Adobe launches new semaphore puzzle contest atop downtown San Jose tower

Adobe launches new semaphore puzzle contest atop downtown San Jose tower

Anyone can enter to solve the tech titan's brainteaser, and there's a two year Creative Cloud subscription up for grabs for the winner.

Published on 12th May 2023

High above downtown San Jose, Adobe has launched a new semaphore puzzle contest to serve as the tech titan’s latest tricky optical telegraph that challenges people to crack its code.

The semaphore, atop Adobe’s Almaden Tower, is public artwork crafted by new-media artist Ben Rubin that challenges people to solve the mystery message in the ever-shifting patterns of the glowing wheels on the high-rise.

“The idea was brought to life in partnership with the San Jose Public Art Program whose mission it is to infuse art and innovation through the downtown area,” Adobe said in a blog post the company published Thursday. “As the Semaphore’s wheels turn slowly and come to rest, it transmits a message that is visible for miles (and online!)”

People who want to participate in the contest can visit Adobe’s website for more information.

The optical telegraph puzzle might be a tough mystery to unknot. Adobe’s previous San Jose Semaphore required about 4½ years to solve, the tech company said.

It’s akin to the semaphore telegraphs of centuries past, according to Adobe.

“The Semaphore is illuminated by 24,000 LED lights and has transmitted two codes since its installation in 2006,” Adobe stated in the blog post. “Now, the third code is waiting to be solved.”

There are a few key reasons — 256 reasons, actually — the new semaphore isn’t likely to be solved today — or this year.

“Each wheel of the Semaphore can assume four positions, vertical, horizontal, left-leaning diagonal, and right-leaning diagonal,” Adobe states in its blog post. “Together, the four wheels have 256 possible combinations.”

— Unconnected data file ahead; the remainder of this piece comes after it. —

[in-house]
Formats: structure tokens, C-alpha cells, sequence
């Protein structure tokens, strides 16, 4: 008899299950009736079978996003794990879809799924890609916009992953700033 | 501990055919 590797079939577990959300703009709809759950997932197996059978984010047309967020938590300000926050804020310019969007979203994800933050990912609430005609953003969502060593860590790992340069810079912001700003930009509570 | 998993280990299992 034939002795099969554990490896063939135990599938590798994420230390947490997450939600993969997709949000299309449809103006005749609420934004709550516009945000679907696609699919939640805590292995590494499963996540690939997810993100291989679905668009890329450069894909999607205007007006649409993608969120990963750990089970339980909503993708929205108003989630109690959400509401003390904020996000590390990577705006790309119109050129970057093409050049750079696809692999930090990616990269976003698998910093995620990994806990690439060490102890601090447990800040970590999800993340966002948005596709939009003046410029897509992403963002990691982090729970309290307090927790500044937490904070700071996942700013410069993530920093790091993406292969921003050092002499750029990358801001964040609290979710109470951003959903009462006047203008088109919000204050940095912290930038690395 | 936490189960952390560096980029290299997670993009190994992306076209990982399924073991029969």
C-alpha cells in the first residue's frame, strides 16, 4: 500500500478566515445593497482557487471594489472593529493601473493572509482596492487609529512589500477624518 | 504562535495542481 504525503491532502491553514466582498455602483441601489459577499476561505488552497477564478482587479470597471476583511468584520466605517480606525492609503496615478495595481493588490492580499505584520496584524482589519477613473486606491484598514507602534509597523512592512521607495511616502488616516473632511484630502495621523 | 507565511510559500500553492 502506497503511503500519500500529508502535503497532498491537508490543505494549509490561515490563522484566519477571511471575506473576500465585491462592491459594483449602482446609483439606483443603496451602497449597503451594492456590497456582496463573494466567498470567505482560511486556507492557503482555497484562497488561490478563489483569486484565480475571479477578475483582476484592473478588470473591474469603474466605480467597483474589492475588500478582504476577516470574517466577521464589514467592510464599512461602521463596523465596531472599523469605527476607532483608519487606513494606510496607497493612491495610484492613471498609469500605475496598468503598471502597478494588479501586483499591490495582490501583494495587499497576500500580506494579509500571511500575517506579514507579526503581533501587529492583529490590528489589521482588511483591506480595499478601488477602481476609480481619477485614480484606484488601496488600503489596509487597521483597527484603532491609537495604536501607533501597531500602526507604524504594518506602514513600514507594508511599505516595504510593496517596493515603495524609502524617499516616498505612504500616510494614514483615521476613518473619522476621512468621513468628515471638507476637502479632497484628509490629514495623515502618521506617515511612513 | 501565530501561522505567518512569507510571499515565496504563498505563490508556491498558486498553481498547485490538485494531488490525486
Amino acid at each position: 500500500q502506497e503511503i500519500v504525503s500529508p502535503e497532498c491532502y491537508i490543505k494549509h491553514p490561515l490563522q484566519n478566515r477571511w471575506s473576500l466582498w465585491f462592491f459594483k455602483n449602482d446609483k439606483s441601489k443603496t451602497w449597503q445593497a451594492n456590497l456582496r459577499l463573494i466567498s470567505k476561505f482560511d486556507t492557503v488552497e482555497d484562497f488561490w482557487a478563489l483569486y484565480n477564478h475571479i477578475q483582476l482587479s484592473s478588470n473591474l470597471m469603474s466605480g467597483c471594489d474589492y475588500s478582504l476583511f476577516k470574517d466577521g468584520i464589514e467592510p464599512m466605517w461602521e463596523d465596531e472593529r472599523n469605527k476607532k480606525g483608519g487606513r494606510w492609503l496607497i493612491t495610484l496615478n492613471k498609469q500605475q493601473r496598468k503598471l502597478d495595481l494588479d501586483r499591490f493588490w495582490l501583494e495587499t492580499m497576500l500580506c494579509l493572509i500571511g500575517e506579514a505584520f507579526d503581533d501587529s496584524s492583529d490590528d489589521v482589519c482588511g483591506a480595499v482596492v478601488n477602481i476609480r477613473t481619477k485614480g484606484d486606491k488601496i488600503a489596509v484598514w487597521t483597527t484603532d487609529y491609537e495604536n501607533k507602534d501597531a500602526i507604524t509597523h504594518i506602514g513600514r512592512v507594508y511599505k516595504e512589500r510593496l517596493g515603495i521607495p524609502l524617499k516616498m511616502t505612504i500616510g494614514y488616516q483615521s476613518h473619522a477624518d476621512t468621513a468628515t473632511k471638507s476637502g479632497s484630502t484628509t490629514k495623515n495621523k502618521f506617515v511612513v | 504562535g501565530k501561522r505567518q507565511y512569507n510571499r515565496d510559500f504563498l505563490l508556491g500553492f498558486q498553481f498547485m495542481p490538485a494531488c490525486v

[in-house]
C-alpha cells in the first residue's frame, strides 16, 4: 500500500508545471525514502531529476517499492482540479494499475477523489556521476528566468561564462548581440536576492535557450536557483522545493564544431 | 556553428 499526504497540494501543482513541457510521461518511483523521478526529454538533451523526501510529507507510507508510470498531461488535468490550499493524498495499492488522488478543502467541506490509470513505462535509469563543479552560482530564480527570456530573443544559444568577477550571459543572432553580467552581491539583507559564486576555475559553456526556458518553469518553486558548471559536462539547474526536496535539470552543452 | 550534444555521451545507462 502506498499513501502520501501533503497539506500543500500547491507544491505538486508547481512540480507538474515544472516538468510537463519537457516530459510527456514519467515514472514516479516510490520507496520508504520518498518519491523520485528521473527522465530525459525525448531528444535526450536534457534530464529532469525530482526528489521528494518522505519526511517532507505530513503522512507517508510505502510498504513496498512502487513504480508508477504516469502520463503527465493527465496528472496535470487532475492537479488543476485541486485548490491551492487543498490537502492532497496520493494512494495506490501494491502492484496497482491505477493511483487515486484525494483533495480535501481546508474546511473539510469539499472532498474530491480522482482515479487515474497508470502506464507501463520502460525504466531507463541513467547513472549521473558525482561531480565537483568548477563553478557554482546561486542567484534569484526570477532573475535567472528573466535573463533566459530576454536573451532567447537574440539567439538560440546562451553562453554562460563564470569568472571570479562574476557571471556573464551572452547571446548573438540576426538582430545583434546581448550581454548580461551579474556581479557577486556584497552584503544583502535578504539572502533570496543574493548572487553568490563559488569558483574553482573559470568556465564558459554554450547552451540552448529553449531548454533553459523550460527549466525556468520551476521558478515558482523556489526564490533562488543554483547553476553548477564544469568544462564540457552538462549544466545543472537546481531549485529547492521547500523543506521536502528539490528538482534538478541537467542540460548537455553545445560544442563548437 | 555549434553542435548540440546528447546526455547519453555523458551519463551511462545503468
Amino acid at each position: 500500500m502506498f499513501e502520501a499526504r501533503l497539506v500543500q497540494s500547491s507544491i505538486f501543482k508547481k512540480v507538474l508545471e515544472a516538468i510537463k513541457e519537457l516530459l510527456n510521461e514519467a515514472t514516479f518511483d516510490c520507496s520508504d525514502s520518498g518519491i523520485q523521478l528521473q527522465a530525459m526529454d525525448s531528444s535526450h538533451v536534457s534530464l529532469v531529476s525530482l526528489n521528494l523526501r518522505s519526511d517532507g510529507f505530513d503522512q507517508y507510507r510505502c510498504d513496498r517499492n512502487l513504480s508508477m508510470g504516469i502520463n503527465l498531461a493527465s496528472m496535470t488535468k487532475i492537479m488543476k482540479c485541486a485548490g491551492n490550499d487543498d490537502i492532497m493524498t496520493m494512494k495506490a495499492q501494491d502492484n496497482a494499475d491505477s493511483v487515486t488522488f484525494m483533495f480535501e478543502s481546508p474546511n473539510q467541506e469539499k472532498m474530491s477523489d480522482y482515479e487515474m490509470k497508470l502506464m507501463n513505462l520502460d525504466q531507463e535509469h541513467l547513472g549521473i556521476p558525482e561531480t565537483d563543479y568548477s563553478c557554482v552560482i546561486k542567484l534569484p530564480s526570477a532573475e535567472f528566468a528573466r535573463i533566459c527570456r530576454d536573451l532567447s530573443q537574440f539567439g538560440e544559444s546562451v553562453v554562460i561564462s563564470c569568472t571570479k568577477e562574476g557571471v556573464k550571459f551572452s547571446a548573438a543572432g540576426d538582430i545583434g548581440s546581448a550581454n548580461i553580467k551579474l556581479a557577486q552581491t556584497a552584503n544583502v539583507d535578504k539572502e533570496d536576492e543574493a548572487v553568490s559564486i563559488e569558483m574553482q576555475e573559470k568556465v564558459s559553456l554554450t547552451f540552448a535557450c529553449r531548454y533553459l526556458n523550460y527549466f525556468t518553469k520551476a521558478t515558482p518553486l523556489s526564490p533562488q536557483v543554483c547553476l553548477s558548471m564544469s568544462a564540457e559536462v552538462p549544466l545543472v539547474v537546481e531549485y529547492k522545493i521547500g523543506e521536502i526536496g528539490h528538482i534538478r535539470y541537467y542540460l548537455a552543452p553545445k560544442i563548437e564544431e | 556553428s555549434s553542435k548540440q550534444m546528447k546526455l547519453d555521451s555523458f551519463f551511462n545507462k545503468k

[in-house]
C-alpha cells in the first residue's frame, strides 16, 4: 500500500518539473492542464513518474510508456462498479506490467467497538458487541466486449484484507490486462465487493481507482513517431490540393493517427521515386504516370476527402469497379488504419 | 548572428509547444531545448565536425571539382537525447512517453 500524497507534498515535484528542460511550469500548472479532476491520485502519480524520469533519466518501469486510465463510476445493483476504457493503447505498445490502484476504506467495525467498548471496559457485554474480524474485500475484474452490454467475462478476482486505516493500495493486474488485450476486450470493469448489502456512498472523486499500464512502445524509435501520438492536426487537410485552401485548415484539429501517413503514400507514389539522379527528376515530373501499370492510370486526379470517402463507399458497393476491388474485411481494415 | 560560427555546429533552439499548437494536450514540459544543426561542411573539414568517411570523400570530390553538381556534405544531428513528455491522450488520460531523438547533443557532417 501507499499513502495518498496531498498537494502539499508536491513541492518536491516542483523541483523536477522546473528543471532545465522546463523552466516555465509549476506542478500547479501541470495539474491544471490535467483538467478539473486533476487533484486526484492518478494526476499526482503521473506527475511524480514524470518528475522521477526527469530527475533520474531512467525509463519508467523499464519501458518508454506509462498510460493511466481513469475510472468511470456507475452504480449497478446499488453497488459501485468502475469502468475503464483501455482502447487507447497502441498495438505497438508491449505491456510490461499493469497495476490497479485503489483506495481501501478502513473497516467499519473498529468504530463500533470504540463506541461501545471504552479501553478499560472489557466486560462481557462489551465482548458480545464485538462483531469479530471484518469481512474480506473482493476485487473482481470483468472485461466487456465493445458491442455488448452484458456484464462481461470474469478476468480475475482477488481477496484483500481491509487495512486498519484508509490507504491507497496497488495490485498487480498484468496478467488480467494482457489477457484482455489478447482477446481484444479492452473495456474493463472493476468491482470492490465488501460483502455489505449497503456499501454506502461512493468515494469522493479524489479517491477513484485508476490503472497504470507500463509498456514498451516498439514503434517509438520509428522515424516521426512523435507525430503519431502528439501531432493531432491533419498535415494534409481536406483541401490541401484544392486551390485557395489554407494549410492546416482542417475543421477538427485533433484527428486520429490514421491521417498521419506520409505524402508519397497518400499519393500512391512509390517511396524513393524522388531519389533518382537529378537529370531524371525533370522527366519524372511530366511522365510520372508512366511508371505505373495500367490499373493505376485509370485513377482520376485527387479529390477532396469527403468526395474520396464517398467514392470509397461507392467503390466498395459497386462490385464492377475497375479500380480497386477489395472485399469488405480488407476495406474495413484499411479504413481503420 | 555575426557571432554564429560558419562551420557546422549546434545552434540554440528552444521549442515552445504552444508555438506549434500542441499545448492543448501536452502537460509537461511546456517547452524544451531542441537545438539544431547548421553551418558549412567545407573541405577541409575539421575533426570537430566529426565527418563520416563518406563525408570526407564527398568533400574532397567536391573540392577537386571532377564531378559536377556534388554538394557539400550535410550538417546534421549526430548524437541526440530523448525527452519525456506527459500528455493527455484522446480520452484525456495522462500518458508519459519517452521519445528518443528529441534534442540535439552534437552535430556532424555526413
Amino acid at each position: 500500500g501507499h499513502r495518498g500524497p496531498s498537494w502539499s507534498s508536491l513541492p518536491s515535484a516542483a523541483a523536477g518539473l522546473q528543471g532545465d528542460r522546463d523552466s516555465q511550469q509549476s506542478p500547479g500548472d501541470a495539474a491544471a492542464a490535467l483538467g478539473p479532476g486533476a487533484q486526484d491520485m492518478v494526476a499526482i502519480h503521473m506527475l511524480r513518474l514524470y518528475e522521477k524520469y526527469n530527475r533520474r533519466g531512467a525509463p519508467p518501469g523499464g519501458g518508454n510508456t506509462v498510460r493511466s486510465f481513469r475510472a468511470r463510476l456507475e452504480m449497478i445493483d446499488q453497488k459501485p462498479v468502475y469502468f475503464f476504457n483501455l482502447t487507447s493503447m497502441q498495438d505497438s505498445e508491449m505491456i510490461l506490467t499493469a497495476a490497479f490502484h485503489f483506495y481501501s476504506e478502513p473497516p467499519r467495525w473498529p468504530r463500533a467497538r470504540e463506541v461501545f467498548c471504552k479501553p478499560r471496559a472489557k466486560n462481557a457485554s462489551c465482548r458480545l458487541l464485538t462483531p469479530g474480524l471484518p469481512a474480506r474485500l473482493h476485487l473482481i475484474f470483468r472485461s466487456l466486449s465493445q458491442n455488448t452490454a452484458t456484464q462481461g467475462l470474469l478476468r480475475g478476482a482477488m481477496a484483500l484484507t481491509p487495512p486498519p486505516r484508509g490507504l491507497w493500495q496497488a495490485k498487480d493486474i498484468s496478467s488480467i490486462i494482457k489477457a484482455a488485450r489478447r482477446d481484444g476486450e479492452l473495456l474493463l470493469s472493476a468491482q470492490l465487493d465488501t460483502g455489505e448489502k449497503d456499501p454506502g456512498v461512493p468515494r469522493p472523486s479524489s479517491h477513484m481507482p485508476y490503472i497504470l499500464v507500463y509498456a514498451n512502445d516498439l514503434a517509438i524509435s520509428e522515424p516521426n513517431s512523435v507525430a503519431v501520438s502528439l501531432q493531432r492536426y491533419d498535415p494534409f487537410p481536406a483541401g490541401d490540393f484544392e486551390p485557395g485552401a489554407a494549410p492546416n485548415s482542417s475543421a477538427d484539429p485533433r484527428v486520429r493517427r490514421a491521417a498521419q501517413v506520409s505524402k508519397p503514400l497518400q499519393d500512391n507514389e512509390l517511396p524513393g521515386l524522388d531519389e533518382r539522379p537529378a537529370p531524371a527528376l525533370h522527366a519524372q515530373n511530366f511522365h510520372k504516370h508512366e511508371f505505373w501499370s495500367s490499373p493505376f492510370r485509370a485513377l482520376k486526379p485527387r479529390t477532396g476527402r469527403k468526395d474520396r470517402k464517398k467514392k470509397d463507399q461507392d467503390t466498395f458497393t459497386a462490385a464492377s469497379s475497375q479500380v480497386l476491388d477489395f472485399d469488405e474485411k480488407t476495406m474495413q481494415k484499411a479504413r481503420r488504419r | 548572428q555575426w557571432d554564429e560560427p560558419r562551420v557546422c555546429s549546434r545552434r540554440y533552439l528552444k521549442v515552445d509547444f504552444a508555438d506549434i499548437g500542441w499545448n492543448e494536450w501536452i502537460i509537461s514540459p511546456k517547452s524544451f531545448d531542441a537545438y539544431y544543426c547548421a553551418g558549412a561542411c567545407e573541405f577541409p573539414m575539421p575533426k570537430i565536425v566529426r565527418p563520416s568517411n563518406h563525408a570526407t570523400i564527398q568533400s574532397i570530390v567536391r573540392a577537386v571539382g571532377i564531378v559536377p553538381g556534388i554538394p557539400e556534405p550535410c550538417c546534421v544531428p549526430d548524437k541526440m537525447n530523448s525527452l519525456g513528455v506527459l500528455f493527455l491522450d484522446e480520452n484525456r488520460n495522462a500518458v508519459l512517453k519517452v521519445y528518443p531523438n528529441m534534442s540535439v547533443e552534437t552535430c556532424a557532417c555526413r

And the patterns change every 7.2 seconds, with the message being transmitted at a steady rate, according to the company.

The first message was the full text of Thomas Pynchon’s 1966 novel “The Crying of Lot 49.” It was solved in 2006 by a team of two research scientists, Mark Snesrud and Bob Mayo.

The second message was an audio file of the famed declaration from the first lunar landing by U.S. astronaut Neil Armstrong as to how he had taken “one small step for man, one giant leap for mankind.” That second puzzle was solved in 2017 by Jimmy Waters, a high school math teacher from Tennessee.

“Today, it’s easy for anyone to encrypt a message so strongly that only a government agency would have the resources needed to decode it,” said Rubin, the San Jose Semaphore artist. “Instead, I’ve had to find ways to make it challenging but still possible to decode the message.”

As an added twist, the patterns of the coded message can be jostled when jetliners zoom past the building on their way to San Jose International Airport. After the airplane turbulence settles down, the correct puzzle pattern resumes.

“The interactive art piece is a way to connect with the local and global community,” said Eric Kline, director of global workplace experience design at Adobe. “While it’s exciting when the code is cracked, an equally rewarding piece of the Semaphore is the community that forms around solving it.”

The winner receives a two-year subscription to Adobe Creative Cloud. Oh, also the bragging rights for being the new San Jose Semaphore puzzle champ.

“Most people probably don’t pay much attention to those big orange shapes slowly turning on the San Jose skyline,” Rubin said of the puzzle.

Rubin believes the artwork can be another way to help create new connections for people to downtown San Jose.